Patients With Obstructive Sleep Apnea Successfully Treated With New Surgical Procedure

Armen Hareyan's picture

Physicians have successfully treated patients with obstructive sleep apnea with a novel surgical procedure.

The procedure involves the Advance System which consists of an implant in the tongue and lower jaw to prevent upper airway collapse during sleep. The preliminary results of this new procedure in the first 10 patients are promising.

Earlier this year, a team headed by ENT-surgeon Dr. Evert Hamans, performed the procedure successfully for the first time worldwide. This week the results of the follow-up examinations in the first 10 operated patients became available. A significant improvement of apnea index was achieved in all the patients. Snoring and daytime sleepiness were significantly reduced.

Obstructive sleep apnea (OSA)


Obstructive sleep apnea is a disease where the upper airway collapses during sleep. This obstruction results in a shortage of oxygen and fragmentation of sleep. In Western-Europe and the USA, 4% of men and 2% of women suffer from OSA. Most common complaints include loud snoring, excessive daytime sleepiness and cognitive impairment. In some patients the sleepiness is pronounced and potentially dangerous as it could result in car-accidents Long term, these patients have a higher risk of cardiovascular disease.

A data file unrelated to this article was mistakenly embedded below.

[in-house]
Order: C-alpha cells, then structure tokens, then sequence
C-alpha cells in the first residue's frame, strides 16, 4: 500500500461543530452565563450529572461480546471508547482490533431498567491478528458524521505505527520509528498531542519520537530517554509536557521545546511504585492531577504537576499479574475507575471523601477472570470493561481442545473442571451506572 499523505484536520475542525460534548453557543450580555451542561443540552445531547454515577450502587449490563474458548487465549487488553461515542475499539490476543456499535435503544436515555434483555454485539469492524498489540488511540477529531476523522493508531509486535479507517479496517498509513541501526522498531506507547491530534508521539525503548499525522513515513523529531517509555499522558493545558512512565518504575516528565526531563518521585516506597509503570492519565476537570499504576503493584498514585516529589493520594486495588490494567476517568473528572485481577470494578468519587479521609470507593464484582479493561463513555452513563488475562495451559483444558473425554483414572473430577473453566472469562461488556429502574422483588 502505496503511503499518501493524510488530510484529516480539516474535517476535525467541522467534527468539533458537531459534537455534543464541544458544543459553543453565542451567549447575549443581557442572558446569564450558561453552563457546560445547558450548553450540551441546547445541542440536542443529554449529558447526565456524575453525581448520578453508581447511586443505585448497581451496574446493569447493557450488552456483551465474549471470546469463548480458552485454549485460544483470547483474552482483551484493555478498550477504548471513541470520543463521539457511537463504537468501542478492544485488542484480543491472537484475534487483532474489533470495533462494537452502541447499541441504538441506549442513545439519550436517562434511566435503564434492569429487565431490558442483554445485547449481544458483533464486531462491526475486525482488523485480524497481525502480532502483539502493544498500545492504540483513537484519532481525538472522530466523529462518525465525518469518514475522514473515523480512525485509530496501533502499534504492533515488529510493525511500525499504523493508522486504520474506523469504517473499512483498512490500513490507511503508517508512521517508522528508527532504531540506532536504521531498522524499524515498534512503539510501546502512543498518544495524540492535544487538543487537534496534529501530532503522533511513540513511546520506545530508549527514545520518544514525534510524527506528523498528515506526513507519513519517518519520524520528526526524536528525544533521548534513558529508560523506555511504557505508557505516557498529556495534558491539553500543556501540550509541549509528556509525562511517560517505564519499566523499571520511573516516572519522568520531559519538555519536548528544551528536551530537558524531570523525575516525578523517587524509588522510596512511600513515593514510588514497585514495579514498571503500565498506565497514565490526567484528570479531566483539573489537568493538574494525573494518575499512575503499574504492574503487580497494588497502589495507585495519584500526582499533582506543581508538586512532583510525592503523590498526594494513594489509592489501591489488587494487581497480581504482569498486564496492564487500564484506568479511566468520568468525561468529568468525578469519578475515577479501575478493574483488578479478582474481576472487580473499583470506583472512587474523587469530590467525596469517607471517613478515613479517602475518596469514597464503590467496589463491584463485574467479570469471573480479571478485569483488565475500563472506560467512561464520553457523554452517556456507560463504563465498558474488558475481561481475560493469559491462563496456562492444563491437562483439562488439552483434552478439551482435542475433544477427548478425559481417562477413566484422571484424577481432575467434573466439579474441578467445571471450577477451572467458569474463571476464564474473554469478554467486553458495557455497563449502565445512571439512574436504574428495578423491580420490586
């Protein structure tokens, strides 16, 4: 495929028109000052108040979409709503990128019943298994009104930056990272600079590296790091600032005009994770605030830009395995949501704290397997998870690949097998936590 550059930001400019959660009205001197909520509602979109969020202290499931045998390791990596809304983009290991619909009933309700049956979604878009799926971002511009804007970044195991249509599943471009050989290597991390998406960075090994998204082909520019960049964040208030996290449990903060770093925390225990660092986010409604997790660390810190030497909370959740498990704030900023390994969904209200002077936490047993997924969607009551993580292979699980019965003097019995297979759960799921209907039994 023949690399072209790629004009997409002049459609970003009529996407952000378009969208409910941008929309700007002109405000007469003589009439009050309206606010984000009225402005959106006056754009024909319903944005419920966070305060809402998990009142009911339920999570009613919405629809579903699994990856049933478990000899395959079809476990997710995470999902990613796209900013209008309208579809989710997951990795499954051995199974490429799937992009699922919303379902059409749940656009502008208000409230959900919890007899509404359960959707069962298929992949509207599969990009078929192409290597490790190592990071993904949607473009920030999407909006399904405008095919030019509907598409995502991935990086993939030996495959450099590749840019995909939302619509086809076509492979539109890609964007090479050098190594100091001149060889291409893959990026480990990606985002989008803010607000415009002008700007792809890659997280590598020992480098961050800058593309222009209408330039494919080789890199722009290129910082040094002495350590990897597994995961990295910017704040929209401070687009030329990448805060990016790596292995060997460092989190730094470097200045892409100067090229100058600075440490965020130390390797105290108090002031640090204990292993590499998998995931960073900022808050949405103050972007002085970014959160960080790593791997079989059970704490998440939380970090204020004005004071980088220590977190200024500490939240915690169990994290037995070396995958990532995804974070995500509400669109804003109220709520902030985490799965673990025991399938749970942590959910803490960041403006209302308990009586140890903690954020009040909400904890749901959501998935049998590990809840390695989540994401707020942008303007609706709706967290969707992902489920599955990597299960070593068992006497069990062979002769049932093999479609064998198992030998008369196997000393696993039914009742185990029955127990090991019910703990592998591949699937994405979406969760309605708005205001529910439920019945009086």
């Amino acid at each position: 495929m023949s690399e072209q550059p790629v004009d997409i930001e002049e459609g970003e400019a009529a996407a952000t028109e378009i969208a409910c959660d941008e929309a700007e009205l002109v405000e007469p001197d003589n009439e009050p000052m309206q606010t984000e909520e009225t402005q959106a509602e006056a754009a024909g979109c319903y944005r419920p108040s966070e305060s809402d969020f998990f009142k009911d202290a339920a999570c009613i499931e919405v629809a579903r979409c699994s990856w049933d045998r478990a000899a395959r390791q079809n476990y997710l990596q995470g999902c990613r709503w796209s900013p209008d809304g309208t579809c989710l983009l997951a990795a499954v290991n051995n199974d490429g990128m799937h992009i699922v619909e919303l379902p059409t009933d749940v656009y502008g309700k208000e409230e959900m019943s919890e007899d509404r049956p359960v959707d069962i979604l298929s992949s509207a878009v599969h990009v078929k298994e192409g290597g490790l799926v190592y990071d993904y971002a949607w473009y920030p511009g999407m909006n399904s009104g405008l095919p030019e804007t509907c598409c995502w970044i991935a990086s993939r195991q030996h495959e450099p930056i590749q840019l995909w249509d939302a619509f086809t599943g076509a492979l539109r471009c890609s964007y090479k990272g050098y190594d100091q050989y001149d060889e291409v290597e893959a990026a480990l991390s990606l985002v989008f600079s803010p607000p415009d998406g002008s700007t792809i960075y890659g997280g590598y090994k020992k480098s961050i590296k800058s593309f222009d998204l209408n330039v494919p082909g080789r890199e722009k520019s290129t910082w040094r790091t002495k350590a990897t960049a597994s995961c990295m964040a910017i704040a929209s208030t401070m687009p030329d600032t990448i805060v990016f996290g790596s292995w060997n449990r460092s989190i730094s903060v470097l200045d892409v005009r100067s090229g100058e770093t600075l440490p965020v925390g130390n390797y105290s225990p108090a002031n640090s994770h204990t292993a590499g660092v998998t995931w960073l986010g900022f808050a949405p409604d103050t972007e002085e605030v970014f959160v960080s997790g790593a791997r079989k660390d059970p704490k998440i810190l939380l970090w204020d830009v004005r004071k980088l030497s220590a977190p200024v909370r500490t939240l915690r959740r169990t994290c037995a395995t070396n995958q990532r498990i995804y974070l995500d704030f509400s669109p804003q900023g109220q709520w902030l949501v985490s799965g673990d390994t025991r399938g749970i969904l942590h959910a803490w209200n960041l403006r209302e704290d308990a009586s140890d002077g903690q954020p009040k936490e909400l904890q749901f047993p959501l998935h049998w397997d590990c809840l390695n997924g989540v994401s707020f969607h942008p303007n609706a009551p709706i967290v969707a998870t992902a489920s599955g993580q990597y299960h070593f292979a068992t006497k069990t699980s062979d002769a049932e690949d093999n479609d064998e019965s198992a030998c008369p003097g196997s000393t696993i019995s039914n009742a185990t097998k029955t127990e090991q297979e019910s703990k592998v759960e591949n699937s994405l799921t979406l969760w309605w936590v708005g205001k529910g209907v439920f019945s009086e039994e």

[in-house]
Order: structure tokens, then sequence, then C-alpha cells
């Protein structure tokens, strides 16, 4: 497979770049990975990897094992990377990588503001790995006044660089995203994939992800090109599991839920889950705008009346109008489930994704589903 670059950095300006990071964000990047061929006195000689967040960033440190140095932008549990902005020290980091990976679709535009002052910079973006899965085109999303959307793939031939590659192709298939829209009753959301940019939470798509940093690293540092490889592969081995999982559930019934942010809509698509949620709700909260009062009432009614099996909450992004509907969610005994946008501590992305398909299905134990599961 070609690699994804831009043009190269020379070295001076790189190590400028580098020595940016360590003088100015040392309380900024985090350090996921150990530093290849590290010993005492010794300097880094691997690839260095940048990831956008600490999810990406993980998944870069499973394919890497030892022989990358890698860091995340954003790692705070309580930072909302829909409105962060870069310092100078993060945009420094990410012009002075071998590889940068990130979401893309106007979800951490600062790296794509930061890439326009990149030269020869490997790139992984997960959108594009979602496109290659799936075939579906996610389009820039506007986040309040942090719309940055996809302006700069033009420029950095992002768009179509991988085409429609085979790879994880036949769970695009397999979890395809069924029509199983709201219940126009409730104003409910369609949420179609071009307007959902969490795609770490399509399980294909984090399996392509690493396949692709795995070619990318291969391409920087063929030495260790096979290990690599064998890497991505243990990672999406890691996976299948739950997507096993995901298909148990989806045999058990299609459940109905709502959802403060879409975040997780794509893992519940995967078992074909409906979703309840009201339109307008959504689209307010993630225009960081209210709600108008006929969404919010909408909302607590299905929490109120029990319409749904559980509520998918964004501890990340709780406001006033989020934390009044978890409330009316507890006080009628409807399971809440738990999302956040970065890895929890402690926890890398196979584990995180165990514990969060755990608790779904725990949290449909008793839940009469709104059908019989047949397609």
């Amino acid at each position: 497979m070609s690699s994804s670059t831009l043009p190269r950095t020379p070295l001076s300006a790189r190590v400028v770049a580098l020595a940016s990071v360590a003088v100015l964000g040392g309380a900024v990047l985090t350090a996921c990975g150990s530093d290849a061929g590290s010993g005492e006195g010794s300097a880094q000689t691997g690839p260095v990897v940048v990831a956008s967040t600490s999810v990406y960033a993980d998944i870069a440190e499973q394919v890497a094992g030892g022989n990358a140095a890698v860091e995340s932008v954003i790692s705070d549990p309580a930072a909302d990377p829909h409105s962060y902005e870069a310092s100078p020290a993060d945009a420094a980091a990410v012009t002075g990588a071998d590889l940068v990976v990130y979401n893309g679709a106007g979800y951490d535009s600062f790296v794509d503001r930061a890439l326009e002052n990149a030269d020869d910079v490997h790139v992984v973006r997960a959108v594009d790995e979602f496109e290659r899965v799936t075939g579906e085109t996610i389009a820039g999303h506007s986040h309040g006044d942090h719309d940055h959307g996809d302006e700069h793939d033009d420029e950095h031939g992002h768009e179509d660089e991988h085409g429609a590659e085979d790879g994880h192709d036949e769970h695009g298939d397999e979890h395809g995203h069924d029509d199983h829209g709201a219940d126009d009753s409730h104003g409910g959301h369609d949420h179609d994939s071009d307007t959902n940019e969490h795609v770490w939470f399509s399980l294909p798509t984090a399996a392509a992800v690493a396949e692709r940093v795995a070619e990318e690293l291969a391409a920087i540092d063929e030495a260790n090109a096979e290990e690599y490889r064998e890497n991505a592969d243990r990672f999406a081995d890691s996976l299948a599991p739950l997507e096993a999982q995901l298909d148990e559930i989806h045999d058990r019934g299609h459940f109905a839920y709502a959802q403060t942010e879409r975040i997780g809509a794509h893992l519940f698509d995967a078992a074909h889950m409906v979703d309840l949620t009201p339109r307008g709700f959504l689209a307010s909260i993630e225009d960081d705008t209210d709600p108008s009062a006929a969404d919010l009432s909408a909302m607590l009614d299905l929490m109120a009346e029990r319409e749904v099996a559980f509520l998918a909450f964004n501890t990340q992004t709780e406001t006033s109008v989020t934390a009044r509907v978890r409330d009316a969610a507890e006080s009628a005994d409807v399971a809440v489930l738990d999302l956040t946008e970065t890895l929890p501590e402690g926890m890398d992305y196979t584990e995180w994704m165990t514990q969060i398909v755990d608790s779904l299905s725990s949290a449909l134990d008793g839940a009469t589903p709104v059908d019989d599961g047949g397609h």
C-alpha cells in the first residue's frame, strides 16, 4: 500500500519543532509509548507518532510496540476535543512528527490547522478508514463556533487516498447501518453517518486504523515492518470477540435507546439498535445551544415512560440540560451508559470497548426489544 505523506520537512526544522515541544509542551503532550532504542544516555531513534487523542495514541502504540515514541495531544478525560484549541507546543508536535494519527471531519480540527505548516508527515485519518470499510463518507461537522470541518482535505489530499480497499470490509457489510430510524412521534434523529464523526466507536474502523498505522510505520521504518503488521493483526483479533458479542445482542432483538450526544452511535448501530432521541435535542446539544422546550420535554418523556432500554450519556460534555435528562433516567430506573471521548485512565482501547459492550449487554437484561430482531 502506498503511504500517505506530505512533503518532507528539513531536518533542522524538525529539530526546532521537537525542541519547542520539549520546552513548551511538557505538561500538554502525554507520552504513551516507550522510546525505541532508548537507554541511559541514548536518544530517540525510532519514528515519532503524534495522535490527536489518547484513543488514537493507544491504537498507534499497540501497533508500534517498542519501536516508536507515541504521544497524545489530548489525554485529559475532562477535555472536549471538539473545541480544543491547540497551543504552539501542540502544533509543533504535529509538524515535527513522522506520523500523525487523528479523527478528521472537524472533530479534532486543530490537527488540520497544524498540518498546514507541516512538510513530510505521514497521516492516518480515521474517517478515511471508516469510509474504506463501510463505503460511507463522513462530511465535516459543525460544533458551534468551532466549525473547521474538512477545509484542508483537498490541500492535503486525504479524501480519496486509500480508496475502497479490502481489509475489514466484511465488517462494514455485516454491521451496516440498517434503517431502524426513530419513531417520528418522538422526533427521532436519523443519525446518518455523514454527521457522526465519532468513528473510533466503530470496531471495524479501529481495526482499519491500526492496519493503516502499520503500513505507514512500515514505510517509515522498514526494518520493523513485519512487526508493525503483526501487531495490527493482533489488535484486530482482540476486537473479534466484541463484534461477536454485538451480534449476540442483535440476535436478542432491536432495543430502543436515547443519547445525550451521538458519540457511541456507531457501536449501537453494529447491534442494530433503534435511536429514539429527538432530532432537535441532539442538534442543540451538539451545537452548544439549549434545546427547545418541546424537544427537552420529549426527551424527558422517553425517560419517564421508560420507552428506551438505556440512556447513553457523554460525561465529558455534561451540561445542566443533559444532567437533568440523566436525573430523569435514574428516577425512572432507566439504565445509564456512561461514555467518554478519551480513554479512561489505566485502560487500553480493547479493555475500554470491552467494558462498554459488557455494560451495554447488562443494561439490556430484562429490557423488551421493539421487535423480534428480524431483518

The current treatment for OSA is continuous positive airway pressure (CPAP) which includes the use of a ventilation mask during sleep. Although this treatment is effective, a number of patients find it intolerable and/or are non-compliant to this treatment. Some CPAP users seek alternative solutions.

Other surgical treatments for OSA can be highly invasive and have high morbidity rates requiring long hospital stay. The efficacy of these surgical treatments for moderate or severe OSA is also limited. A lot of patients are not willing to undergo such surgery.

Simple procedure and short hospital stay

The Advance procedure is short, has a low morbidity and currently requires one night of hospital stay. The innovative aspects of this new procedure include the ability to prevent the tongue from obstructing the upper airway, the ability to adjust the implant to the need of the patient under local anaesthesia and the low morbidity of the procedure.


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